The 2011 World Report On Disability indicated that approximately 95 million children worldwide had a disability (13 million of those with a severe disability) and that number would continue to rise. If you have a child with a disability, you may often face a challenge in finding devices that meet his or her unique cognitive and physical needs. When connected to other devices, your child can use switches to operate the devices instead of using their standard controls, which may be difficult or impossible for her or him to use.
You might dismiss video gaming as a pointless pastime for kids, but contrary to what you might assume, the average age of gamers, or those who play video games, is 31 (Lofgren, 2015). According to comScore, Inc., more than 1.2 billion people play video games worldwide. According to an international online survey, 20.5% of gamers who play casual video games have a physical, mental, or developmental disability - that’s more than one in every five.
You have likely heard of “wearables” before, as the term and its associated products have become increasingly popular in recent years. But believe it or not, wearables are a type of assistive technology (AT) that has been around for some time now. And, the future of wearables in improving the productivity and well-being of people of all ages and abilities is vast.
According to the World Health Organization, 450 million people worldwide are currently affected by mental health conditions, and one in four people ultimately will be in their lifetime. Companionship has been shown to help alleviate many types of mental health conditions and discourage health-damaging behaviors. However, finding companionship may be difficult, especially if you are managing a mental health condition. That’s one of the reasons why many researchers and manufacturers have been developing socially assistive robots (SARs) over the past decade.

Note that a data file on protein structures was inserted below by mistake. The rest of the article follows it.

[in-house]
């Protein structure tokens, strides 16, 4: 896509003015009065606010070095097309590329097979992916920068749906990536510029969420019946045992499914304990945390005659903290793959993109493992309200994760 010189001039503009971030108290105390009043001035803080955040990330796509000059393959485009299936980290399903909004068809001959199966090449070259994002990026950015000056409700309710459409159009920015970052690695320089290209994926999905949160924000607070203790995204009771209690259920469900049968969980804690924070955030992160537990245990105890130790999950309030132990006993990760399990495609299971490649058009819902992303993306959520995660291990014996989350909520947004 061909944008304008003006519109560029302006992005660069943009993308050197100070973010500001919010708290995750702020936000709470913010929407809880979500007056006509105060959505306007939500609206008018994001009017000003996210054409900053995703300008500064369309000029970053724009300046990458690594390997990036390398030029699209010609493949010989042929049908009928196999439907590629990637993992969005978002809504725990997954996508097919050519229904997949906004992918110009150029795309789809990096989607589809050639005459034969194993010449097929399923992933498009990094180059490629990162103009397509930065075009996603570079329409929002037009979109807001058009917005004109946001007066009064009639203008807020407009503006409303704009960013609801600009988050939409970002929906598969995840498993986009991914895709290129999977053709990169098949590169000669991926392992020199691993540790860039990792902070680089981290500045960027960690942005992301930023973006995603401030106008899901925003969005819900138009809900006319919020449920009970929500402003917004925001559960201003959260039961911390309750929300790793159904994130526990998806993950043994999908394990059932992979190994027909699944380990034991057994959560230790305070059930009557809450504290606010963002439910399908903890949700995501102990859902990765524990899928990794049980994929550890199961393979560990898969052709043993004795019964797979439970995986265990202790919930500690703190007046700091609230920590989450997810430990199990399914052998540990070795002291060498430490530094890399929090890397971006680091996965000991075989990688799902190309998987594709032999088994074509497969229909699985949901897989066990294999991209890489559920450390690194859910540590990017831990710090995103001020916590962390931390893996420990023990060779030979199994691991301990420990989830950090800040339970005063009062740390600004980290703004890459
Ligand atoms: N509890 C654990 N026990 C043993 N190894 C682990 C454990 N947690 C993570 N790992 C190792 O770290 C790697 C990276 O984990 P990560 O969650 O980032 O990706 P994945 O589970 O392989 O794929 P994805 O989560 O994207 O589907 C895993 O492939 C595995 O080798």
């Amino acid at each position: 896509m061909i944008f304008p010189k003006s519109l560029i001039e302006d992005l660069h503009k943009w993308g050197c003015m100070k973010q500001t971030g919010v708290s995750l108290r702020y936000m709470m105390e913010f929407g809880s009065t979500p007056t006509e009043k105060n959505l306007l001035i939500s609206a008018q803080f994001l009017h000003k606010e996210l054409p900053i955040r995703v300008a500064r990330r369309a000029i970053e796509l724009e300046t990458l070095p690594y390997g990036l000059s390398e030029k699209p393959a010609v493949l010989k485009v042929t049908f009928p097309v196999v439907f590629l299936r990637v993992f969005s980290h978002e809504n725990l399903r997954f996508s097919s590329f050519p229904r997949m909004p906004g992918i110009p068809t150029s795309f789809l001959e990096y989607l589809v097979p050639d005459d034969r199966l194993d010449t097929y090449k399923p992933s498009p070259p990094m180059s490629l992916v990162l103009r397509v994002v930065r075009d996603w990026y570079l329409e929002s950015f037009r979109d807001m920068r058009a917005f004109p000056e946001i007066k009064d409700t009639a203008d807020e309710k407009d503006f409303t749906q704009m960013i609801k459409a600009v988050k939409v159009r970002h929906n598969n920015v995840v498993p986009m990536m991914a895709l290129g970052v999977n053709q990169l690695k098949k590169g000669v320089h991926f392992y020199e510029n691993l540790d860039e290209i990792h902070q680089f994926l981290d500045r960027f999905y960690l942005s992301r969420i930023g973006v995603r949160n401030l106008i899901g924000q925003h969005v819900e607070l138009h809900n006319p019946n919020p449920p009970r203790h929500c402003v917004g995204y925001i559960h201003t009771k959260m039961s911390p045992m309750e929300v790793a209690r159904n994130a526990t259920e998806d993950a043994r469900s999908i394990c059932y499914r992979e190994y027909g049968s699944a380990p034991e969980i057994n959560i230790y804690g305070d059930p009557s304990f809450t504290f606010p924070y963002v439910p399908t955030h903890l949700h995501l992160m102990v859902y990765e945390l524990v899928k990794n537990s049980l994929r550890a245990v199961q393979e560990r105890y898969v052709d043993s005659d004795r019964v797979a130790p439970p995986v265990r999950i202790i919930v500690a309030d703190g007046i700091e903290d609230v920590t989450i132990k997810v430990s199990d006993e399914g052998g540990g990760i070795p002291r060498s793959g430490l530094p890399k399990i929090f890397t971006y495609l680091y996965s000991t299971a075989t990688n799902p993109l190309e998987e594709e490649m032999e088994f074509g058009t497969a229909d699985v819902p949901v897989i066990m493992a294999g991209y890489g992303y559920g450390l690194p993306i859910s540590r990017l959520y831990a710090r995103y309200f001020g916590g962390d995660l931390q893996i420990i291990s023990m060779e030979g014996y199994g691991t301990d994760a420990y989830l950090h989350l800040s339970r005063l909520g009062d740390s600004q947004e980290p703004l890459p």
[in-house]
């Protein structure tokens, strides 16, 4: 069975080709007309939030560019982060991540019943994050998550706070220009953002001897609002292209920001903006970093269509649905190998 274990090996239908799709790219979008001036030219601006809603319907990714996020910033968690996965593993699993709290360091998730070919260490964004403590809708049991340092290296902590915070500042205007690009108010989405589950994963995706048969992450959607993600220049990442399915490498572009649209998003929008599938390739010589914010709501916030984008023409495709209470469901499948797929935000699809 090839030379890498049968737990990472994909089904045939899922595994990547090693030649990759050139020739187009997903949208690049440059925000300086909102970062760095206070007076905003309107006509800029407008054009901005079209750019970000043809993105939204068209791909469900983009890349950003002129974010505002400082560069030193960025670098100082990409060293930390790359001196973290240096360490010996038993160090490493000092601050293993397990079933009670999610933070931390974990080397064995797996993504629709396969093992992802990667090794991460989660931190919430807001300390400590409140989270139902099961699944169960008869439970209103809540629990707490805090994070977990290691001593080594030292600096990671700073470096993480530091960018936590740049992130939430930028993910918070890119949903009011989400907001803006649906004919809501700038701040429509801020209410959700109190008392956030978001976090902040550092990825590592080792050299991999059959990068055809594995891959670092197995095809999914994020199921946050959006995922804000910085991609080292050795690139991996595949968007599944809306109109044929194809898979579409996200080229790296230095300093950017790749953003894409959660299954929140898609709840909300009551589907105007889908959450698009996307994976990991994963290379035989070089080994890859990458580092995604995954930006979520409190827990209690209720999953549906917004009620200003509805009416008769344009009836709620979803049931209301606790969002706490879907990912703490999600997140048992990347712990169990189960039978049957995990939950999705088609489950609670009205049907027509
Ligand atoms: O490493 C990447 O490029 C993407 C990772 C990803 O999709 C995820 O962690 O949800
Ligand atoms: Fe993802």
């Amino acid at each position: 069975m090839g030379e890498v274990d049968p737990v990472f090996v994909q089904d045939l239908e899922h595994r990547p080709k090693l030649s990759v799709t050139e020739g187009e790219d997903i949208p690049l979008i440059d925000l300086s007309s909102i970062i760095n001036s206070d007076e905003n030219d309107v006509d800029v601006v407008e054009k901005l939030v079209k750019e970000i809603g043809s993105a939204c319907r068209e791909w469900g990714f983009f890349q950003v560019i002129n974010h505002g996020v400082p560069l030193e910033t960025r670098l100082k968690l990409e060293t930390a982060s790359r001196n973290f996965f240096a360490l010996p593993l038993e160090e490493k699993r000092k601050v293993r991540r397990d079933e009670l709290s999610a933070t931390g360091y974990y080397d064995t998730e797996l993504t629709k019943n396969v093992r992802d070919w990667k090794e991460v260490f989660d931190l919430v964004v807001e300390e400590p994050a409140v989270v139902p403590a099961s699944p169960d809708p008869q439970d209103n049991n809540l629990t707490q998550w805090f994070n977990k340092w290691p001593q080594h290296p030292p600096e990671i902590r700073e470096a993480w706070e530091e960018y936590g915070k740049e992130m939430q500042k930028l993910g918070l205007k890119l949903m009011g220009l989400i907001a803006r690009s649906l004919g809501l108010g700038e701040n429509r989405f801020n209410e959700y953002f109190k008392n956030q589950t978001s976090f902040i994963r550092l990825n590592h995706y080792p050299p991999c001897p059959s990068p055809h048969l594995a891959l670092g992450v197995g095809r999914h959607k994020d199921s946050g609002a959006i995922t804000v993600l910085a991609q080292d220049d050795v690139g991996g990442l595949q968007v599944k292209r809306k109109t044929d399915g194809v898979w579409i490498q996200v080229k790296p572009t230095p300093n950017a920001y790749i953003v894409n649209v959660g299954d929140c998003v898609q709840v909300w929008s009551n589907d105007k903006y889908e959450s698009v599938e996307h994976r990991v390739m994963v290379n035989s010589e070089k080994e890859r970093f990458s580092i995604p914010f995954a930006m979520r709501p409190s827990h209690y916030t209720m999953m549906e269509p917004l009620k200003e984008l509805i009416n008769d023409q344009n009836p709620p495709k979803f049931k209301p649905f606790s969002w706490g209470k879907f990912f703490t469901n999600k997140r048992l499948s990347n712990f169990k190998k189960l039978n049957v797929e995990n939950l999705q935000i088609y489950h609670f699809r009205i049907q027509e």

What is the difference between durable medical equipment (DME) and assistive technology (AT)? Understanding this distinction can have a big impact on your wallet.
Do you ever get frustrated by features of your assistive technology (AT) device or product not working properly? Do you ever think, “I like my AT product, but I have ideas that would improve it?” If so, you might consider taking an active role in AT product prototype testing. This guide provides you information on how you can get involved in prototype testing.
A guide developed jointly by AbleData and the Job Accommodation Network (JAN) to provide workers with autoimmune diseases with information on accommodations and assistive technologies (AT) to assist them with performing various work tasks.
Estimates suggest that the total population of individuals who are deaf-blind to be somewhere between 40,000 to upwards of 70,000. There is much variety in functional ability among those identified as deaf-blind. For example, some individuals may have enough vision to be able to move about in their environment and even read large print. Others may have enough hearing to recognize familiar sounds, or understand speech.
Are you thinking about creating an Assistive Technology (AT) device? Consider familiarizing yourself with intellectual property rights and the patent process before developing your marketing plan. A patent is a legal protection that grants its holder “the right to exclude others from making, using, offering for sale or selling” the invention. The United States Patent and Trademark Office (USPTO) determine which inventions become patented.